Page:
|Print | Back||October 27, 2014|
Cookies and PiA Spoonful of Sugar
by Sydney Bone
Mary Poppins’ philosophy of letting your imagination bring joy to otherwise mundane tasks had a pretty big impact on my childhood.
I look back fondly on evening after evening spent singing while I did the dishes with my brother. I also look back on those moments with chagrin — our serenades were usually limited to “Jingle Bells, Batman Smells,” and the theme songs to our favorite TV shows.
I hope, for my parents’ sake, that we had a larger repertoire than I remember.
Now, as a parent, I still like Mary Poppins’ philosophy for dealing with children. “Just a spoonful of sugar helps the medicine go down.” She really listed to the kids and helped them know that they were loved. However, the sheer brilliance of her strategy was that along with her “spoonful of sugar,” came the medicine. She got the kids to behave better than a stern disciplinarian ever could.
I’ve often seen this strategy employed in teaching the youth of the Church. Doctrinal medicine is mixed with sugary analogies and personal stories. This is usually effective at getting the point across.
It can be hard for us mortals — especially teenaged mortals — to fully understand the ways of God. Christ, himself, taught in parables. However, we do have to be careful when we use our mortal understanding to explain eternal truths.
For example an article about BYU’s honor code written for Cosmopolitan Magazine made waves on the internet a few months ago. It featured Keli Byers, a BYU student who complained about the “slut-shaming” policies of BYU and the Church as a whole.
In a blog post commenting on the article, another BYU student, Emily Sarah Brooks wrote,
Within the first paragraph Byers talks about how her Young Women's [sic] leaders (Young Women's [sic] is a program within the church that is for girls ages 12-18) gave her a lesson on sex and morals.
This was poorly explained. Allow me to clarify as I had this same lesson as a girl. The teacher comes in chewing gum, and then offers it one by one to all the girls, asking if they would like some. Naturally, we all refuse.
The lesson is then applied to sex. We should keep ourselves clean and pure because no one (in this case, our future husbands) wants something that is already used. AKA, if we have sex before we're married, then we're tainted and no one will want us.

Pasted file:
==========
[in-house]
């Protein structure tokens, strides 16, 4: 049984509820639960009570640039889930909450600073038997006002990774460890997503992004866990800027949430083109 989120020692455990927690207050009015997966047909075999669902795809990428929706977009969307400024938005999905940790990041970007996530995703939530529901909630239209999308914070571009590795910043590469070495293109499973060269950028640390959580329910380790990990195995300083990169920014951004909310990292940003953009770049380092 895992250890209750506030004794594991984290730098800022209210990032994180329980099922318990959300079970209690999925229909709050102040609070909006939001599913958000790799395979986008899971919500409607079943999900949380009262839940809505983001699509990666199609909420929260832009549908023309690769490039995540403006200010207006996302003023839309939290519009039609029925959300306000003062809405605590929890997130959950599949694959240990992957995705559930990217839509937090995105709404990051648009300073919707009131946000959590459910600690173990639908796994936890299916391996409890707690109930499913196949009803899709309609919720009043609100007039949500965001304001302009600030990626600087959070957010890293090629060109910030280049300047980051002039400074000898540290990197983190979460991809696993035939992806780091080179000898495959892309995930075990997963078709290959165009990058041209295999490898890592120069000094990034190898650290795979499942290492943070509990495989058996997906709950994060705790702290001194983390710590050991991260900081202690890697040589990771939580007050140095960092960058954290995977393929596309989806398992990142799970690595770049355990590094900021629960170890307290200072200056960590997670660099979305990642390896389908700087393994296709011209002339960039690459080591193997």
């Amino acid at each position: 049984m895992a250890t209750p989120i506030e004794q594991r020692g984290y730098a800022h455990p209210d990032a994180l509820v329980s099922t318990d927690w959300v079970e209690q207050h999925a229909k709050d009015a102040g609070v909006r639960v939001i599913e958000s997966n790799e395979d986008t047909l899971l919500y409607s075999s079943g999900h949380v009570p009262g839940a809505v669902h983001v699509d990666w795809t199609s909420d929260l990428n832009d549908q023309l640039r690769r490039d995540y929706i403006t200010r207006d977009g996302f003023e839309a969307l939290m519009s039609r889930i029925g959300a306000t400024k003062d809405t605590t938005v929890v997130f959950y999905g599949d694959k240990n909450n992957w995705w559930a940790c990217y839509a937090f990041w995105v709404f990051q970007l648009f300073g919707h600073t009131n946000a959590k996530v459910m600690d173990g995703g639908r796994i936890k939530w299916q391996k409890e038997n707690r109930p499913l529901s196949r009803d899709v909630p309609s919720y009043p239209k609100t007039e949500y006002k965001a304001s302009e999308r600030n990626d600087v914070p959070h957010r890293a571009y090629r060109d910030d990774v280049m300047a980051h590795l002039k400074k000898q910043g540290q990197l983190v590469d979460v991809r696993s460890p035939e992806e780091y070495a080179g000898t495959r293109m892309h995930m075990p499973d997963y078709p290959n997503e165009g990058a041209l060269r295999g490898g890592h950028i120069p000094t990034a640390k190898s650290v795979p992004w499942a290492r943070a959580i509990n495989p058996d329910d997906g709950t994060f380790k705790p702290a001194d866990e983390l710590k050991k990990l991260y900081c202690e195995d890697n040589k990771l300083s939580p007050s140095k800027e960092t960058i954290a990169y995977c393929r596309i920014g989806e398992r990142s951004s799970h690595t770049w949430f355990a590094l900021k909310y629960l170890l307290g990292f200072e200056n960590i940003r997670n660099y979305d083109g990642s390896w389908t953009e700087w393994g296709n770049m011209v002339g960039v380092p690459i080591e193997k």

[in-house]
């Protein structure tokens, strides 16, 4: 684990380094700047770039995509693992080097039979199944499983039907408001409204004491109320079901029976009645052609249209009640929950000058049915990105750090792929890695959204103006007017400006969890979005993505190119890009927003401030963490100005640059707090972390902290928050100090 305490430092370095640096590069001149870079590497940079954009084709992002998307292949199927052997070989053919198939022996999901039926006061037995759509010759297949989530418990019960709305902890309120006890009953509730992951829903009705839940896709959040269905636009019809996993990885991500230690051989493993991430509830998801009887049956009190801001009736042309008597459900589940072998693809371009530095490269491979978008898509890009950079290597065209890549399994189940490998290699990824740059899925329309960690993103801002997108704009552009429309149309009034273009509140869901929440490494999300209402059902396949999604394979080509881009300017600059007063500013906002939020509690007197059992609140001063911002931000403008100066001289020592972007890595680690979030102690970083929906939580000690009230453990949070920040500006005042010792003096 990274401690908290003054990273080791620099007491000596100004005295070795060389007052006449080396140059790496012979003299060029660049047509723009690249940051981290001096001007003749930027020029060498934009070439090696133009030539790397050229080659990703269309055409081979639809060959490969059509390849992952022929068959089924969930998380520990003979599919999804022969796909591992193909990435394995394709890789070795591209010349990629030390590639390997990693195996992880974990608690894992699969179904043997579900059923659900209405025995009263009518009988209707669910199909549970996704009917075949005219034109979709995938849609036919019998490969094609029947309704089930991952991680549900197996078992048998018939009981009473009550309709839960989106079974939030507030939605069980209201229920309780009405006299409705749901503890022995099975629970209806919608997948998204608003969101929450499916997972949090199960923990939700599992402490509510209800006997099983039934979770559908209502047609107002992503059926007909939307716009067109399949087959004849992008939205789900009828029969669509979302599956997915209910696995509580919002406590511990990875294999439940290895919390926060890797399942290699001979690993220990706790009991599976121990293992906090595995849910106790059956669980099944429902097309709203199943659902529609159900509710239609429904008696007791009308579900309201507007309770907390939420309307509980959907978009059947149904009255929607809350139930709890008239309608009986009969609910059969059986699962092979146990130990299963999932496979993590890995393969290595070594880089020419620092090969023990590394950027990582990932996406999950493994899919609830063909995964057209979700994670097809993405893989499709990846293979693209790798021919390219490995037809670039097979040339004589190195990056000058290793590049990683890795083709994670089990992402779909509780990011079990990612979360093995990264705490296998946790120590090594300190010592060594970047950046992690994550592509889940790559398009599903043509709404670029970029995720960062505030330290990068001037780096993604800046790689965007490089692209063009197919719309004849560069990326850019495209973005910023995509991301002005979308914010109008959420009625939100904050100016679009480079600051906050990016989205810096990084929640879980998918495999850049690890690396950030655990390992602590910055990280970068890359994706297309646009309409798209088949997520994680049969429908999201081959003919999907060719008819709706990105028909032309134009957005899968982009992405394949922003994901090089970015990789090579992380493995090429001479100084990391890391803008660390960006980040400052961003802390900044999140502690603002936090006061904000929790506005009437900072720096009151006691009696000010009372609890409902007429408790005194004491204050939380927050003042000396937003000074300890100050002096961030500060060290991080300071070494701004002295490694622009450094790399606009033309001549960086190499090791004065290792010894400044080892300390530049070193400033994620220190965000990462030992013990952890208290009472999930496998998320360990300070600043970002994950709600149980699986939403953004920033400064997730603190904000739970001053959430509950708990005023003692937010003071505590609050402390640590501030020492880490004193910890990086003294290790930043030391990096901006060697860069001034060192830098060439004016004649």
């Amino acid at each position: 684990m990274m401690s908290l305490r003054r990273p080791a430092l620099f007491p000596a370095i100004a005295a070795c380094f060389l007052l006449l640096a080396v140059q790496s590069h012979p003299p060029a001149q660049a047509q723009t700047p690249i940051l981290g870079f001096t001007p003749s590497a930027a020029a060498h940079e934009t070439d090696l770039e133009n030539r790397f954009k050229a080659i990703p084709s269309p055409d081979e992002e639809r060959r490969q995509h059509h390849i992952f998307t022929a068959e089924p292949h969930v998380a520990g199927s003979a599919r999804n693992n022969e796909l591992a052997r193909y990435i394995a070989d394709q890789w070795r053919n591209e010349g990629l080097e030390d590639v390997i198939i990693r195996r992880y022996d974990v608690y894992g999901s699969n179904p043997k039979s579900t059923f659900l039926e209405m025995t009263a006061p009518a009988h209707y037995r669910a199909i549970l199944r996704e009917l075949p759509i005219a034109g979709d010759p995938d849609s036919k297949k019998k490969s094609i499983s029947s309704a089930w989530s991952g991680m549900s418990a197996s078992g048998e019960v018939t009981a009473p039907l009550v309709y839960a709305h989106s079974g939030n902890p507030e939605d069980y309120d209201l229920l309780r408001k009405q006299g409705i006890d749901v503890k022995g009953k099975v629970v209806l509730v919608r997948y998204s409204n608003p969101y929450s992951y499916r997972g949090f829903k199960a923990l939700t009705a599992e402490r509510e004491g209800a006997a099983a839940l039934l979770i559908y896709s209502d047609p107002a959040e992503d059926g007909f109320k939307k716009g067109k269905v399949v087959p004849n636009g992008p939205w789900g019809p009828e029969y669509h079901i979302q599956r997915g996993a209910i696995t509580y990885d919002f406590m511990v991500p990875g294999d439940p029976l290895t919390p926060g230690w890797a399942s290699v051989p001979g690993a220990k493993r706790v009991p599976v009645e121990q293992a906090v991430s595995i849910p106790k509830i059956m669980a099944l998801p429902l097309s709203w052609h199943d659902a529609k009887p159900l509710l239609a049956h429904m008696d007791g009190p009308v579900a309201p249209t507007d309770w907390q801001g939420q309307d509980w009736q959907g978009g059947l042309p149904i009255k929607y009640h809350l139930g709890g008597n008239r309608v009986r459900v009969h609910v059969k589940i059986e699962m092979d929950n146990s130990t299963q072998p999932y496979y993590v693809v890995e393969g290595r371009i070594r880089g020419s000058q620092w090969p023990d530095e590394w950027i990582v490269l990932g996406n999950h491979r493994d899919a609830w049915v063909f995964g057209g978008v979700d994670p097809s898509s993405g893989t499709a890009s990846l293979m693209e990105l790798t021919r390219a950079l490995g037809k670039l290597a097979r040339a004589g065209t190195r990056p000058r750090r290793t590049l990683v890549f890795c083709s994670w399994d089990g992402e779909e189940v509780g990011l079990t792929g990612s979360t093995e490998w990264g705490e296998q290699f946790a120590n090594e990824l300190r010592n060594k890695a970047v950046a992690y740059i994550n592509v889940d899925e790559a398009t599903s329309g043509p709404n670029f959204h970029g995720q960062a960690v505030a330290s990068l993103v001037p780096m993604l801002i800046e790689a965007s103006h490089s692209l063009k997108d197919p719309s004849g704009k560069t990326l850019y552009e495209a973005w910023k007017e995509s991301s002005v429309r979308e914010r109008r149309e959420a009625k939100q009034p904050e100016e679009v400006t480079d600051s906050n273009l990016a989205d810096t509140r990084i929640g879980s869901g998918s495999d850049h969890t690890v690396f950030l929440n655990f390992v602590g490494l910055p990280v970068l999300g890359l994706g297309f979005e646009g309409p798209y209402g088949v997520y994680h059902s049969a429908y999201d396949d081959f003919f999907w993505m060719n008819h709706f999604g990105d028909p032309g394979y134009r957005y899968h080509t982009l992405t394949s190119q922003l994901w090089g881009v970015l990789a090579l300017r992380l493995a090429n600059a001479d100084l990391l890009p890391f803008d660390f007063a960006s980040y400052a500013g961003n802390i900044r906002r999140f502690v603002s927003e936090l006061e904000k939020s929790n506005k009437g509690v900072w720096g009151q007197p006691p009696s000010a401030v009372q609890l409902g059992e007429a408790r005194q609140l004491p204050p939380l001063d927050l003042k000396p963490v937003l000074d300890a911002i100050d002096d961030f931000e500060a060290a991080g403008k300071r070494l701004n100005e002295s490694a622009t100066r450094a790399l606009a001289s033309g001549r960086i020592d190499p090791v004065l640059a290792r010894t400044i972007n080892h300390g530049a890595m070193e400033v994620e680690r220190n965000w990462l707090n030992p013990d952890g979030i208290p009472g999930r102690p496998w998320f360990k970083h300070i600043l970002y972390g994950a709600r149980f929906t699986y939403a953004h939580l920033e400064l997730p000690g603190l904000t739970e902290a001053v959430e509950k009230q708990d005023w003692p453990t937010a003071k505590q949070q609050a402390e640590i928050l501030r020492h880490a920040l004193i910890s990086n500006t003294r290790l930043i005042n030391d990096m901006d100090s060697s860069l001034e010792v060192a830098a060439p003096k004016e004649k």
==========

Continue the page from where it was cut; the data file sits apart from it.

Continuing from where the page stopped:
Let's stop there for a second. That is wrong. Byers is right in the sense that it is not okay to teach girls, especially young girls, that sex/sexuality is wrong. Because it's not. Sex doesn't make you dirty, it doesn't make people not want you, and it certainly doesn't diminish your personal worth. What is wrong though, is the abuse of sex.
Brooks went on to explain the doctrine behind the law of chastity and the eternal significance of the powers of procreation.
These two women had both experienced sexual assault, but their reactions were completely different. I think the difference came from their own personal understanding of the law of chastity. Keli Byers had a chewing gum analogy, while Emily Sarah Brooks had guidance from a bishop who helped her understand that what had happened was not her fault.
In other words, Keli had been fed a spoonful of sugar, without the medicine that was supposed to come with it. Obviously, I don’t know all the details of either situation, so forgive me for oversimplifying while trying to prove a point.
Sometimes, God’s laws — medicine — aren’t easy to swallow on their own. We all know this from personal experience, and so we try to help the youth with our own explanations. The problem comes when, in our eagerness to provide the sugar; we turn the focus too far away from the medicine.
We cannot expect the youth to gain an unshakable testimony when we teach our own explanations more than pure doctrine. I’ve read studies claiming that the consumption of red wine and/or coffee can decrease the likelihood of cancer. If a young man who is taught only that the Word of Wisdom is a good law of health, a study like this could have a devastating impact on his testimony.
On the other hand, a young man who has learned about the principle of revelation, and has gained a personal witness that God speaks to His prophets, will be in no such danger.
In giving our kids a spoonful of sugar, we must not forget to add the medicine. The sugar provides temporary satisfaction, while the medicine is the cause of long-term health.
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